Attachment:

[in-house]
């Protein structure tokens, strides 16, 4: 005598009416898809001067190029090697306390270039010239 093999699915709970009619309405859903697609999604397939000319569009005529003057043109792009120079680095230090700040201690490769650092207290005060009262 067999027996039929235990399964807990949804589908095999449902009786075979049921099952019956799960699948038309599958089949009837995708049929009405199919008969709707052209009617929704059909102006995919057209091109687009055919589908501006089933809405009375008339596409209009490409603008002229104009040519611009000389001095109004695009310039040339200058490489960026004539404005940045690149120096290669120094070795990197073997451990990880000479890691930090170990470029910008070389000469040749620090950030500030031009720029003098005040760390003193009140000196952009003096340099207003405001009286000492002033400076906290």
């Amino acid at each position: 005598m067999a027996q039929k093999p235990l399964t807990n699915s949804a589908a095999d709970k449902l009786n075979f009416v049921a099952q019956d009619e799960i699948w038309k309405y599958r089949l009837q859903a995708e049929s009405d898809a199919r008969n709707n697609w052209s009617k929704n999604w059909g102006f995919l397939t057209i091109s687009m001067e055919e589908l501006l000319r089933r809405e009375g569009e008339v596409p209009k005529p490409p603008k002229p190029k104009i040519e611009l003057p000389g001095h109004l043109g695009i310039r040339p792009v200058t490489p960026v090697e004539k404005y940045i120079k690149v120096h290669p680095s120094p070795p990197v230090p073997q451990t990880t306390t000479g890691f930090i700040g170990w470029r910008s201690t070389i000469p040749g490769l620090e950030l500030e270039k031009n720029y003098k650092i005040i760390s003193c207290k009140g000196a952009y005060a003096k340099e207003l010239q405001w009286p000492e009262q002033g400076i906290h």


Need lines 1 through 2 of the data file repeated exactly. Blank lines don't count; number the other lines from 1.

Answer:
[in-house]
């Protein structure tokens, strides 16, 4: 005598009416898809001067190029090697306390270039010239 093999699915709970009619309405859903697609999604397939000319569009005529003057043109792009120079680095230090700040201690490769650092207290005060009262 067999027996039929235990399964807990949804589908095999449902009786075979049921099952019956799960699948038309599958089949009837995708049929009405199919008969709707052209009617929704059909102006995919057209091109687009055919589908501006089933809405009375008339596409209009490409603008002229104009040519611009000389001095109004695009310039040339200058490489960026004539404005940045690149120096290669120094070795990197073997451990990880000479890691930090170990470029910008070389000469040749620090950030500030031009720029003098005040760390003193009140000196952009003096340099207003405001009286000492002033400076906290």